Fred
Image
 
trijetsonly
Posts: 671
Joined: Tue Jul 21, 2009 10:38 pm

Re: What sets MTOW of an airliner

Wed Feb 20, 2019 10:54 pm

flipdewaf wrote:
There is lots of detail going on in this thread and its probably worth noting that in an ideal world there are lots of things limiting the MTOW but really you want them all to happen at the same time to mean you haven't over engineered it too greatly, if there was one thing that limited it then you'd better believe that someone is going to be after you to remove that bottleneck or that the other things should be "toned down" so as to be a better match.

Fred


That must be one of the longest single sentences that i've ever read :o
Happy Landings
 
flipdewaf
Posts: 2784
Joined: Thu Jul 20, 2006 6:28 am

Re: What sets MTOW of an airliner

Wed Feb 20, 2019 10:58 pm

trijetsonly wrote:
flipdewaf wrote:
There is lots of detail going on in this thread and its probably worth noting that in an ideal world there are lots of things limiting the MTOW but really you want them all to happen at the same time to mean you haven't over engineered it too greatly, if there was one thing that limited it then you'd better believe that someone is going to be after you to remove that bottleneck or that the other things should be "toned down" so as to be a better match.

Fred


That must be one of the longest single sentences that i've ever read :o
I have big lungs and I'm a nightmare on a conference call!
Image
 
stratclub
Posts: 1286
Joined: Fri Jan 05, 2018 10:38 pm

Re: What sets MTOW of an airliner

Thu Feb 21, 2019 6:33 am

trijetsonly wrote:
flipdewaf wrote:
There is lots of detail going on in this thread and its probably worth noting that in an ideal world there are lots of things limiting the MTOW but really you want them all to happen at the same time to mean you haven't over engineered it too greatly, if there was one thing that limited it then you'd better believe that someone is going to be after you to remove that bottleneck or that the other things should be "toned down" so as to be a better match.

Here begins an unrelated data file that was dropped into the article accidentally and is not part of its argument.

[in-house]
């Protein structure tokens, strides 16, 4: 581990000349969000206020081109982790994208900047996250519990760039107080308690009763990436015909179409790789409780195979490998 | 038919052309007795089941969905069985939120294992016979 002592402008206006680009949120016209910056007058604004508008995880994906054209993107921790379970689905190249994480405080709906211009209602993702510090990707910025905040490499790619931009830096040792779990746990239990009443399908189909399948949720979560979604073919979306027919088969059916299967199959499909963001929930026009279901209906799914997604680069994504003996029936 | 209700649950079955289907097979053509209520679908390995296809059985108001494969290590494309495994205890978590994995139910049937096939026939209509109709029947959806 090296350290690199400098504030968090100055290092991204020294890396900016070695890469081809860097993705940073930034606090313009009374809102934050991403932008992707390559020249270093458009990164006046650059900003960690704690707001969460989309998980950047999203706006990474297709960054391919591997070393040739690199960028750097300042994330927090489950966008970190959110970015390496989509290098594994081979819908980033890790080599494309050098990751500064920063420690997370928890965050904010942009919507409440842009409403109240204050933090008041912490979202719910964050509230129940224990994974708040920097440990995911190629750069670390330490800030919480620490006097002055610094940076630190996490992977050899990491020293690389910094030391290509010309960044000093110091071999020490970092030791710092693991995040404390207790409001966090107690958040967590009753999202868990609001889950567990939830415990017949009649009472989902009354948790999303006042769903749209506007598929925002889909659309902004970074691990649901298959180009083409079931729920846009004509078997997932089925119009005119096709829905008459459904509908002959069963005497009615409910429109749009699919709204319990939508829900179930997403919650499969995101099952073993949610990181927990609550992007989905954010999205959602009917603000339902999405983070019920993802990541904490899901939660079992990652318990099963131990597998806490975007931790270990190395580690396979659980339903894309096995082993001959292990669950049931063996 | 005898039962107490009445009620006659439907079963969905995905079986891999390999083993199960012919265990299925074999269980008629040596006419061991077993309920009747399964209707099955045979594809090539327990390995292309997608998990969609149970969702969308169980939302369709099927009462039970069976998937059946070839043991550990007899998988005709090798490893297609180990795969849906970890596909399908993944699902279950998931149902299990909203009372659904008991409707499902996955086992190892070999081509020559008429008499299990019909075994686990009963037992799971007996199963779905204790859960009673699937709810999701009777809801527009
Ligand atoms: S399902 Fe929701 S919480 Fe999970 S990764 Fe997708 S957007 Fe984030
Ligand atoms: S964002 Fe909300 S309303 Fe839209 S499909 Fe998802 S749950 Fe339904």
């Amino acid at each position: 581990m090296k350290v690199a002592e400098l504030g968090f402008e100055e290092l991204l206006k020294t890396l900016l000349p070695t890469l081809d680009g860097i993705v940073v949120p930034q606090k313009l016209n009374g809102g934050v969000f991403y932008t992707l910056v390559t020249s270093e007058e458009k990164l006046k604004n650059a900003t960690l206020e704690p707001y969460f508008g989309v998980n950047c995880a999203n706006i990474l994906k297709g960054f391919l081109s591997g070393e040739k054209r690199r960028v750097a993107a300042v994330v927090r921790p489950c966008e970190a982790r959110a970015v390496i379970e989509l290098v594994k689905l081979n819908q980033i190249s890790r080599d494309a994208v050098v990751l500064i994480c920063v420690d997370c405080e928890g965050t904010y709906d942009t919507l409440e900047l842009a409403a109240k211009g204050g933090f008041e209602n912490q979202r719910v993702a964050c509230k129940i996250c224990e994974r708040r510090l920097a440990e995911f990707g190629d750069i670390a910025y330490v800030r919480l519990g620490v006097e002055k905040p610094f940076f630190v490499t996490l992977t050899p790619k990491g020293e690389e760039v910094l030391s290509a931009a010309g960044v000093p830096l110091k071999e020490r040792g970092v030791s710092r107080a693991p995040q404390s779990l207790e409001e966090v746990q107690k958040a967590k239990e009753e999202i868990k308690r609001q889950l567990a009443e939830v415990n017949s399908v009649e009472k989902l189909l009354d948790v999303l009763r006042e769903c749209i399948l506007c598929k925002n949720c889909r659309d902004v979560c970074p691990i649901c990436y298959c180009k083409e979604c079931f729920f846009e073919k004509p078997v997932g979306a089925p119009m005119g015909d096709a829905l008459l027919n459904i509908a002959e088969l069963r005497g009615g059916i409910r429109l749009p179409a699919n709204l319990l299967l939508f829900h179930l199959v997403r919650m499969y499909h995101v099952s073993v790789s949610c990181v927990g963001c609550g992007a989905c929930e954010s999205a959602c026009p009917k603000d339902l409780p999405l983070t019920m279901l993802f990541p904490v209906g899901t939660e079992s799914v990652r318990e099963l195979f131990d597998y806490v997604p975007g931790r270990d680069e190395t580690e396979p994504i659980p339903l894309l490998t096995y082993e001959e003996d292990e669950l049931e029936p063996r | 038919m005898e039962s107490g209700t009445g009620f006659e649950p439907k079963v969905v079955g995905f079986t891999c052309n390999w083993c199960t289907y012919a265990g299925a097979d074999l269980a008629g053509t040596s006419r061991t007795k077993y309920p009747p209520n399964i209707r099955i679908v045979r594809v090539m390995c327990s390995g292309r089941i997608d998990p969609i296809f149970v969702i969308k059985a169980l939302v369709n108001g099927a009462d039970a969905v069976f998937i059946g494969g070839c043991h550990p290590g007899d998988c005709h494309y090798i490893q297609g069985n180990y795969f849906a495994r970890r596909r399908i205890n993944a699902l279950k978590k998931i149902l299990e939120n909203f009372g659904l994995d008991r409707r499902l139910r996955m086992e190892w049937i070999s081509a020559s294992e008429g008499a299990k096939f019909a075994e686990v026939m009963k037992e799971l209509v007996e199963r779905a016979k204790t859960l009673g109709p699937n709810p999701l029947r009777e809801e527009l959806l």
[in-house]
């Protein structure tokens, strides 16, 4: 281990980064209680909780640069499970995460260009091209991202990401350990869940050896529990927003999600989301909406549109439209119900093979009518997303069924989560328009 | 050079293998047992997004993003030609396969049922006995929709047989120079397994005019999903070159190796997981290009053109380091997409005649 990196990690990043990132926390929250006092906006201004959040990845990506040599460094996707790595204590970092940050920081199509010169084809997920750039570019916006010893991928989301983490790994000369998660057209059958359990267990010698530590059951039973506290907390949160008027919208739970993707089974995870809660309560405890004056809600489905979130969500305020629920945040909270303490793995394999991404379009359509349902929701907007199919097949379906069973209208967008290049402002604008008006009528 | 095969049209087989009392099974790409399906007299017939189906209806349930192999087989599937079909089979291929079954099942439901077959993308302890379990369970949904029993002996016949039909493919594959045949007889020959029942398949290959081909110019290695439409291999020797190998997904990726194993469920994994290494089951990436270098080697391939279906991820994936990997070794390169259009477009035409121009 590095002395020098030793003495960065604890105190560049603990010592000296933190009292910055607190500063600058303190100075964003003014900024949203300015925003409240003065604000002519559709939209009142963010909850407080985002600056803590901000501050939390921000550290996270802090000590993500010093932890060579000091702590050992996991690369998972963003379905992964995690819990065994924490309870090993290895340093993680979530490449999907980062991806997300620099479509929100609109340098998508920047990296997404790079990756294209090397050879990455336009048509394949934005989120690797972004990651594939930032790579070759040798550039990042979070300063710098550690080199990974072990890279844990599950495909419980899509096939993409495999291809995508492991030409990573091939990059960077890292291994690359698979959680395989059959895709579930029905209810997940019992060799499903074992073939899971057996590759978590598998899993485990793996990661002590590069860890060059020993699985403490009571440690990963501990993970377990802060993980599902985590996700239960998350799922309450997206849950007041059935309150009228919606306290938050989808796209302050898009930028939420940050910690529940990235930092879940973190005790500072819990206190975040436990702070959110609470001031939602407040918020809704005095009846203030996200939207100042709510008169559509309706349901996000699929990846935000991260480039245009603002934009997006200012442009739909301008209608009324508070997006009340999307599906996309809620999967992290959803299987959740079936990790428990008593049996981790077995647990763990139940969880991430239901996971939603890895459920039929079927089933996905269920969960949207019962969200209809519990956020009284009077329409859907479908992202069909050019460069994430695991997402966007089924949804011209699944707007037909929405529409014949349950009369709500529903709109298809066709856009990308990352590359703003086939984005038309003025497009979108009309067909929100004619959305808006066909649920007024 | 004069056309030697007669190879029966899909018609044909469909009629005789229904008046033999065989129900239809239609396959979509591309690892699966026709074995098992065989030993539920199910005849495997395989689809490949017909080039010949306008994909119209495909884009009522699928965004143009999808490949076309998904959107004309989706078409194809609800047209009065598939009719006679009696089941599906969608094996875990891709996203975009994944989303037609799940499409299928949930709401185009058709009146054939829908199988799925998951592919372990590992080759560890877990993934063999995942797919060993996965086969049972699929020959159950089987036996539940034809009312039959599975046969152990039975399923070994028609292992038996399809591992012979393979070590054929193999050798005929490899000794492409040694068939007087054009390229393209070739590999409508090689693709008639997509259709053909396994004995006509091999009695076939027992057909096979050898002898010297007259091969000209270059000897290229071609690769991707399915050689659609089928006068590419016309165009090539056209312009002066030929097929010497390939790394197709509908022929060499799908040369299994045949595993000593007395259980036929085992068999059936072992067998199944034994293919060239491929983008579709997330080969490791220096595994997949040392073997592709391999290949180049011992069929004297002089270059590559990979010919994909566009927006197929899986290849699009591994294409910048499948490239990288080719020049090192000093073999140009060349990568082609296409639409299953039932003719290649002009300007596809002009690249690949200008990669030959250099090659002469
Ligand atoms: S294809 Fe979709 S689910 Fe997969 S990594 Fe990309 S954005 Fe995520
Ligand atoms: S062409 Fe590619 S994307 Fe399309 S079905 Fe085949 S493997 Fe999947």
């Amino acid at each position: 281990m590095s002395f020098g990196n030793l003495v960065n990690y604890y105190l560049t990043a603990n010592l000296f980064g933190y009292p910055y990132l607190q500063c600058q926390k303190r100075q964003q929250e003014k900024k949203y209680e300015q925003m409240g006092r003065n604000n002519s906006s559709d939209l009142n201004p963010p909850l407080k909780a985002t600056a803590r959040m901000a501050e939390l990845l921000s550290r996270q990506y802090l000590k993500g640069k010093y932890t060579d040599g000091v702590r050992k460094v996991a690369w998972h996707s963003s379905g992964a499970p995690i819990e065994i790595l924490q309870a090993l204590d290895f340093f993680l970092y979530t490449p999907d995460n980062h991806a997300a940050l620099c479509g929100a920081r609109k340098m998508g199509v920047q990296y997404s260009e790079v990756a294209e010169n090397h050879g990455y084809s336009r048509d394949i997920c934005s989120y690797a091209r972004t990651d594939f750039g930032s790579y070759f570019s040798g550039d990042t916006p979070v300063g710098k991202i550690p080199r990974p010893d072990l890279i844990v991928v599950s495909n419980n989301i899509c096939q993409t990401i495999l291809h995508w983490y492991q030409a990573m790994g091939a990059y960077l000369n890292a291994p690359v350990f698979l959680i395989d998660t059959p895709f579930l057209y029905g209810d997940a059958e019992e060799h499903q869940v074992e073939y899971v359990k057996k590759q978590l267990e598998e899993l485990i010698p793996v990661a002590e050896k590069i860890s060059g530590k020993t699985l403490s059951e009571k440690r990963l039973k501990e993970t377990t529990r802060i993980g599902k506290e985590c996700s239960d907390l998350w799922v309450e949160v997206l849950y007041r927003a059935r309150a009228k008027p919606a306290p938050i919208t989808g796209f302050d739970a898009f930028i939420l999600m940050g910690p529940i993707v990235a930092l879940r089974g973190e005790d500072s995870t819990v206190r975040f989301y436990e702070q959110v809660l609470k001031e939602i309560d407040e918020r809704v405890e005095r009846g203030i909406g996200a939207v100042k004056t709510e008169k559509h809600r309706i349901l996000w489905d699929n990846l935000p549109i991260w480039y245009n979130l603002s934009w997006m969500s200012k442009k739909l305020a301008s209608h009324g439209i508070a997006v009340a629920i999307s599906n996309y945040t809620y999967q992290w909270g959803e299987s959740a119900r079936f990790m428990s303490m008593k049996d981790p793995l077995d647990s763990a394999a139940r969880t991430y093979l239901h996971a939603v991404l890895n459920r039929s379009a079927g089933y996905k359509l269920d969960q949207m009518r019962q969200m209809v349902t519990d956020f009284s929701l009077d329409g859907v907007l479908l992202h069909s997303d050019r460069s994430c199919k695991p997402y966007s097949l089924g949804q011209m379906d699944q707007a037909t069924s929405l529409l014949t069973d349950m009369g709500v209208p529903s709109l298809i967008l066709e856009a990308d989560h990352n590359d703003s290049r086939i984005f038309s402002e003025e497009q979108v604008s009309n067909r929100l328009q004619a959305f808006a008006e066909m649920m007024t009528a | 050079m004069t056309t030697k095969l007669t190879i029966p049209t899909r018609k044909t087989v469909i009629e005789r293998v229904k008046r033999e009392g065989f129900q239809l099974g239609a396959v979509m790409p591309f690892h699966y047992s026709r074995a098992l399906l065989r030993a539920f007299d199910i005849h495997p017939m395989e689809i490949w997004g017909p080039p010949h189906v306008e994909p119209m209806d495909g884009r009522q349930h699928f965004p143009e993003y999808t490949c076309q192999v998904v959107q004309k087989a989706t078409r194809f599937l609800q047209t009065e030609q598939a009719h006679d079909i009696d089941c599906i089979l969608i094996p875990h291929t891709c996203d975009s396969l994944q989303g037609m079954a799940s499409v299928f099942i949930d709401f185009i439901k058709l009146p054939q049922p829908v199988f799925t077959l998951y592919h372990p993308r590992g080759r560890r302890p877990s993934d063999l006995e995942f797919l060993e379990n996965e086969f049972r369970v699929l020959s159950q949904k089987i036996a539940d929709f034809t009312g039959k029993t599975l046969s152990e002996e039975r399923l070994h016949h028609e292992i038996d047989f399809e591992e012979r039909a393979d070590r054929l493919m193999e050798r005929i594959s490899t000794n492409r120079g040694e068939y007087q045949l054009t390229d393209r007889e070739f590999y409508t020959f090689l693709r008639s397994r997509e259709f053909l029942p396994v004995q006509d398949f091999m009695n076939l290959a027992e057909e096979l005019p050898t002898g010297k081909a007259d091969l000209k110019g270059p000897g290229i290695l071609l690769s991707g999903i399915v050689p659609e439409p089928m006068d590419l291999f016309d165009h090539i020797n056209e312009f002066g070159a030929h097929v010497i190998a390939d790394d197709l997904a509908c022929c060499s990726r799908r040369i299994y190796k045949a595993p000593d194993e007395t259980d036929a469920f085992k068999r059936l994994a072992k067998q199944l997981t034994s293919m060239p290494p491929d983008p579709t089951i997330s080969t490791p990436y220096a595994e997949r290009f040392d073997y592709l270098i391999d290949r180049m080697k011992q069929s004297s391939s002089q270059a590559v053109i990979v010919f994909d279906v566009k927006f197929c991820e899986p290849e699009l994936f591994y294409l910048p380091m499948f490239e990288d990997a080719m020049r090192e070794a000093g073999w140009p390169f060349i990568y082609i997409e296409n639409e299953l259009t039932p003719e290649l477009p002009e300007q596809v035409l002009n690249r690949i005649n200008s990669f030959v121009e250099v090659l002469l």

Fred


That must be one of the longest single sentences that i've ever read :o

I have seen car forum single sentence posts that were 4 or more times as long of rambling with a single period for punctuation. At least Flip's post was somewhat coherent and I thought not excessively long for the thought I think he was trying to make. :o :o
 
User avatar
AirKevin
Posts: 483
Joined: Wed Apr 26, 2017 2:18 am

Re: What sets MTOW of an airliner

Thu Feb 21, 2019 6:48 am

kitplane01 wrote:
OK, if it’s not a certification requirement related to safety, why is it a certification requirement? I will agree that I have the assumption that certification requirements are enforcing safety rules. If this is not about safety, what’s it about?

That's probably something only the FAA would know. Think most of us wouldn't know why it's a requirement, only that it is one.
Captain Kevin
 
stratclub
Posts: 1286
Joined: Fri Jan 05, 2018 10:38 pm

Re: What sets MTOW of an airliner

Thu Feb 21, 2019 7:21 am

kitplane01 wrote:
AirKevin wrote:
kitplane01 wrote:
My question is “if a 2.4% climb gradient is safe for a single engine out twin, why is that same climb gradient unsafe for a quad with one engine out?”

Could you please finish this sentence: A 2.4% client gradient is safe for a single engine out twin, but unsafe for a single engine out quad because _______